High High High

We had a productive day yesterday, working through two sets of locks with the friendly crew. They noticed we had a ratchet windlass and said they had two on their boat because it was a time share and one of the people who had a share in it was the designer of the “go windlass” and they had two versions aboard.

I knew the locks were hard work so offered to drive and it was an extra boost that the man driving was really enjoying his first attempt at driving into locks and we had a routine of the order of going in. I had one wait at a lock where everything went a bit wrong. I wanted to hold the boat with the rope but it was on the wrong side and I couldn’t flick it over so climbed on the roof to get it, by which time I was well away from the side and couldn’t step off. One of the crew from the other boat offered to catch it but didn’t manage and it slithered into the water so we had a soggy rope. His wife said he never was much good at cricket and I said I wasn’t any good at throwing -all worked out in the end – I brought the boat in and got off to take the rope. When going into the lock I went into the other side from usual making it harder for my new driving partner but again it all worked. I apologised for messing up and he said he would have been panicking but thought I looked calm. He generally wanted me to go in first and this was new for me , as I have usually gone in second when sharing a lock, so I think both of us upped our locking skills and confidence.

The locks behind us, we went through a lovely rural part. There are a lot of young birds about and as often happens one set got separated from Mum and panicked. The ones on the ramp are feeling safer.


Ducks and ducklings huddled on ramps
Scuttling ducklings

We moored up in a rural spot. We ate outside in the evening with passing boats telling us it smelt good. Later I could hear birds but also some clanking. The clangs were from a farmer’s vehicles. They seemed to be moving cows around. I did also catch sight of several goldfinches flitting around the trees.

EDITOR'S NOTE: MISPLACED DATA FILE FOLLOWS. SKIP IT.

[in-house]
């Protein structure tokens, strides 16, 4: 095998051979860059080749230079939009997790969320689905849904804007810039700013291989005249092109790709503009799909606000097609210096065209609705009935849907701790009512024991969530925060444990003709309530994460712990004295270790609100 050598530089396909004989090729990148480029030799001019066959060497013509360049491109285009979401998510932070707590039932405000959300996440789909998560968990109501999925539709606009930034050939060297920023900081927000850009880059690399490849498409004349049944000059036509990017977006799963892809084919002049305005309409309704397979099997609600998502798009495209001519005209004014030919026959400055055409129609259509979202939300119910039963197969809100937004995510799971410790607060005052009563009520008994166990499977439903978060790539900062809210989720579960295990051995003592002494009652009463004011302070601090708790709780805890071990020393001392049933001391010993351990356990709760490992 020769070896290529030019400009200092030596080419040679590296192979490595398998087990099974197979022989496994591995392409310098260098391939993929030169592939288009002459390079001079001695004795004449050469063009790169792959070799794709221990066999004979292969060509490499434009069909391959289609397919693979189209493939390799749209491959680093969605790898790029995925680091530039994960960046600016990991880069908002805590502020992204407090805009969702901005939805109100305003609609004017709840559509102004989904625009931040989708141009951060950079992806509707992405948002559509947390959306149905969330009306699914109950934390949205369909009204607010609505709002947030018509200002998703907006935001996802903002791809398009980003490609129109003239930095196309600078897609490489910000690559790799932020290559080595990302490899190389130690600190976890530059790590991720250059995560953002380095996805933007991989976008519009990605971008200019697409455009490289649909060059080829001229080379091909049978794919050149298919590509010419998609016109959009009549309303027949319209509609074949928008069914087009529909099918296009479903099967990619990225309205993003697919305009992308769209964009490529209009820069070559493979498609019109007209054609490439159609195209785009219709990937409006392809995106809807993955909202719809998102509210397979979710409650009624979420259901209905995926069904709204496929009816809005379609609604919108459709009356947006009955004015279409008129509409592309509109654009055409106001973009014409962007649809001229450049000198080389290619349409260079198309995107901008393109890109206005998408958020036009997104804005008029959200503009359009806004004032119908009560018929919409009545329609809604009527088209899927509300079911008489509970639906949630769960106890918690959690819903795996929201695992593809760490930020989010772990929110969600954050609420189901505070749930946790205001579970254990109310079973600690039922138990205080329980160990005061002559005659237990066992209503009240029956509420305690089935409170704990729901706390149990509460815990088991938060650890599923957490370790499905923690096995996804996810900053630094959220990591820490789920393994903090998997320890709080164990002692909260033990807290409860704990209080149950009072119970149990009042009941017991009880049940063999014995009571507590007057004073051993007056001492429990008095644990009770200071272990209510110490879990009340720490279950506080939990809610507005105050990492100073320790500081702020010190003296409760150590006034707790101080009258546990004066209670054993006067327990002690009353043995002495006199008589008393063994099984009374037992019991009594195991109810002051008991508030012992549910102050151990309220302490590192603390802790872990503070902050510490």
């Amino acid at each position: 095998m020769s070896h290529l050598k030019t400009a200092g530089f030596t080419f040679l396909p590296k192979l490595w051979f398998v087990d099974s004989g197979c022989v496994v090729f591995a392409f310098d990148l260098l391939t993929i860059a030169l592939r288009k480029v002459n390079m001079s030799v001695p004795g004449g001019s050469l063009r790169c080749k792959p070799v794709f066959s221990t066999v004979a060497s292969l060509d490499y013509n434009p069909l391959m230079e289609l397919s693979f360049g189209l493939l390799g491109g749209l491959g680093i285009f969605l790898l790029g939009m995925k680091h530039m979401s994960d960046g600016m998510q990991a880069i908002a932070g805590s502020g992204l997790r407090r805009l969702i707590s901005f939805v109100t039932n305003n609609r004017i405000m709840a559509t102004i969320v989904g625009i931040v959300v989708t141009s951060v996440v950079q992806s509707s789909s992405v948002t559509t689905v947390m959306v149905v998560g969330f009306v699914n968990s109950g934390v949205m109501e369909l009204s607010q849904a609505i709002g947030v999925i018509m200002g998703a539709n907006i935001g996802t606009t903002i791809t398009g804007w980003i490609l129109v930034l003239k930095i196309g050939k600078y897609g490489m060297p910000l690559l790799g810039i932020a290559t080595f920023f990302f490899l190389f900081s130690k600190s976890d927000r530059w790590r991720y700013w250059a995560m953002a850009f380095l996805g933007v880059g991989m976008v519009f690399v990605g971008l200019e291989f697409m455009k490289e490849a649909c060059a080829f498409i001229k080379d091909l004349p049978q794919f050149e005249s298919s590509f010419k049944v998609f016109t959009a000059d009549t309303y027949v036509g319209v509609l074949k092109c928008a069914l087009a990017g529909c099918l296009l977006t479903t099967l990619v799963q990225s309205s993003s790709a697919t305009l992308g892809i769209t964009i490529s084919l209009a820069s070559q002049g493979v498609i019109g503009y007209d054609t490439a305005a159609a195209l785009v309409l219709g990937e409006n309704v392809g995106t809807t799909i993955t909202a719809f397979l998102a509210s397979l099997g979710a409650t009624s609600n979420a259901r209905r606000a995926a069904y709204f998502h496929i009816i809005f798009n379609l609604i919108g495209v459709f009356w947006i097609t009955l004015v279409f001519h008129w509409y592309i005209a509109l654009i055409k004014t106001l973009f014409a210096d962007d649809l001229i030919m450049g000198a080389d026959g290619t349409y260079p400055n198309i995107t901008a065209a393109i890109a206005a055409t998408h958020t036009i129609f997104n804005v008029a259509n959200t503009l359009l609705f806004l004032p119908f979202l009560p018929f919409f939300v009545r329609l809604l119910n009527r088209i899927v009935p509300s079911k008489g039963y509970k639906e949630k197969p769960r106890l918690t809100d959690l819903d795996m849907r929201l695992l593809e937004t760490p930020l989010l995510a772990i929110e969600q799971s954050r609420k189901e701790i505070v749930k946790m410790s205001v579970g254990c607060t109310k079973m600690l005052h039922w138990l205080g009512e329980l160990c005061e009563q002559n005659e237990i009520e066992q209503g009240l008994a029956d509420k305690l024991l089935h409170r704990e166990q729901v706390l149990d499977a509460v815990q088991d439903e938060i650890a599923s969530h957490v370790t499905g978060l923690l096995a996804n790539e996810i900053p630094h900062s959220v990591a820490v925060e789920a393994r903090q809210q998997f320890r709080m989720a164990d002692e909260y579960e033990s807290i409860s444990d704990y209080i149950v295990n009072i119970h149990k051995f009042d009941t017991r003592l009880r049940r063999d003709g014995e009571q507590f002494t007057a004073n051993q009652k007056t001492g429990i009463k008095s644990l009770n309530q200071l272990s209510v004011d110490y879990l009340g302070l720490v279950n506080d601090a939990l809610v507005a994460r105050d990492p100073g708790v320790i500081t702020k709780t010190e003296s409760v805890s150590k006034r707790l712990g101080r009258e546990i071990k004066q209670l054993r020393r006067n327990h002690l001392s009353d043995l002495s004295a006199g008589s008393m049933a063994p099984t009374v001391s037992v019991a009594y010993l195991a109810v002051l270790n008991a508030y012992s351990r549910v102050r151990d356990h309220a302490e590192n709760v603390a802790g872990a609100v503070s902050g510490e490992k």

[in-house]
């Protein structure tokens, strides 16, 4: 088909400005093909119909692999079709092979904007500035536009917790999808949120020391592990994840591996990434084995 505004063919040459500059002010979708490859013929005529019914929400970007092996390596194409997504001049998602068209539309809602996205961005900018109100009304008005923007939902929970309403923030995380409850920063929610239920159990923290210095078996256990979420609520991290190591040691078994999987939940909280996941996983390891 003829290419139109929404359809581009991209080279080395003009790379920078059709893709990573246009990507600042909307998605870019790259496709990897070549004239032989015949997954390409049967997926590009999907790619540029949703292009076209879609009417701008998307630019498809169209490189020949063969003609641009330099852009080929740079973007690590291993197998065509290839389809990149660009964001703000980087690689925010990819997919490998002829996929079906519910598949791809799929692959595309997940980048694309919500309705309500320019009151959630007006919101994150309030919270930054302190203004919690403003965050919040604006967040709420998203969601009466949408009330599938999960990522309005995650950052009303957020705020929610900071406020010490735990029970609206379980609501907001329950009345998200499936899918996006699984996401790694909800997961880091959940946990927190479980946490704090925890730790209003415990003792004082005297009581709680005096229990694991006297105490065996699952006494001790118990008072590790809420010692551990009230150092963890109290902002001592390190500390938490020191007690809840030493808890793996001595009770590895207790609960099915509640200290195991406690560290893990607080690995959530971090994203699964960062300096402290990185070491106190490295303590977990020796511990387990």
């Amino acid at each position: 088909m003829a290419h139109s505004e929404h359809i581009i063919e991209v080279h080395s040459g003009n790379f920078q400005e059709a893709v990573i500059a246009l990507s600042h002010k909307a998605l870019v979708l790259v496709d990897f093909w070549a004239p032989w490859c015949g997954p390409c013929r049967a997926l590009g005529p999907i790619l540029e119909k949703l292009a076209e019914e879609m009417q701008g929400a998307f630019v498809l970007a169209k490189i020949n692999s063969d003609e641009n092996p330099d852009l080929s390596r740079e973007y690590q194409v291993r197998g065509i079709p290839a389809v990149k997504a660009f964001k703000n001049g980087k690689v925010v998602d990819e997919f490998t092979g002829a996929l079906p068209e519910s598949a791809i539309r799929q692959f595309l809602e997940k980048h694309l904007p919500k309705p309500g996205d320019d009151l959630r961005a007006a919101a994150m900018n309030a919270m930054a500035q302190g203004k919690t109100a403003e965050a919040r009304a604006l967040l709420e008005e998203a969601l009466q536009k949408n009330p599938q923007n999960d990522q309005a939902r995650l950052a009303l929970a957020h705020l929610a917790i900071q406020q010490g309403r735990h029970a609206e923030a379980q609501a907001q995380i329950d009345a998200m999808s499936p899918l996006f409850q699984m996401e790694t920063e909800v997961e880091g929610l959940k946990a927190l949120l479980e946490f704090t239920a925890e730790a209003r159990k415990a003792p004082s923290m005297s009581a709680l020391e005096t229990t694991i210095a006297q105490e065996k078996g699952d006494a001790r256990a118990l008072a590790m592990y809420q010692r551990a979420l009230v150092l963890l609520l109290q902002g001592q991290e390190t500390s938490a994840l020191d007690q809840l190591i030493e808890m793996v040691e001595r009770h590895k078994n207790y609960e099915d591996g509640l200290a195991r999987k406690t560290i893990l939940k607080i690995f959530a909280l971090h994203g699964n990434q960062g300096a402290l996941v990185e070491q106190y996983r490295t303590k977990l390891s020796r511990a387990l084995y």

This morning we had quite a bit of distance but fewer bits of canal ironmongery to manage. I decided to work the locks, we only had three to do. They were single width locks but in pairs. A couple were just going into one so we went to the opposite one. The woman was concerned it was not working but it was only one paddle that was out of action. It was slow but worked fine. I told the man working his lock I would close his gate so he could get on and I was on an island between the two locks anyway so able to reach both gates. When we reached the next set he was repaying me by setting the other lock filling so I had less work to do. The next ones coming in asked for advice about how to work the paddles and which ones to turn. “The ones nearest the front of your boat” I said (Shane had told me this and I found it very helpful) and she was very pleased to have a simple rule rather than a lesson in engineering. I warned her it was really the direction of travel rather than the front of the boat as we have had to reverse through locks occasionally, but that is rare.

At the last set there were lock keepers so I had only half the job to do and both were very friendly and talking about school group activities. The mechanisms were not identical in all the locks and some still had the original fittings. The extra set of parallel locks had been added later to cope with the increase in traffic.

With the locks behind us in the morning we had a steady drive ahead. There was a junction but we didn’t turn at it. There were other boats to drive around and as often happens the bridges were in corners. I was heading under a bridge having slowed a bit as there was a sign warning of moored boats (which you couldn’t see) on the other side asking drivers to slow down, when I realised there was another boat coming the other way, also under the bridge straight in front of us. We both slammed into reverse. He fitted in a tap to his horn and I tapped the bow thruster so we didn’t bump noses. Continuing reversing left us in the trees and shallow water, but once he had backed out of the bridge, the other boater waved us to come through, not that I could see that for the branches and leaves around me but Shane did and told me to go forward. We were all in good spirits and it is a frequent joke that the bridge positions are far from ideal when driving from the back. Originally the horses were ahead of the boat and had someone with them so the steering happening at the back didn’t matter, as the stopping and starting was from far ahead. Later we met another boater telling there was chaos behind him but by the time we got there it all seemed to have calmed down.


It was not as warm and sunny as yesterday and  some clouds were very dark.The cows looked like they were expecting rain.

Cows lying down

We needed our fleeces latterly. Still the nuthatches, swallows and long tailed tits were not upset about the weather. Once I had remembered you can drink Pimm’s even when it isn’t sunny, then neither did we! These geese looked quite serious though.

Guard geese on the tow path

As well as the usual birds we were surprised by the sound of a near helicopter. It flew very low, over our heads, only just clearing the trees at the side of the canal. Later we saw two other helicopters. They didn’t look like they were on rescue missions.

Although we only had light rain while cruising, I can hear now the cows were right and the rain is getting very heavy indeed.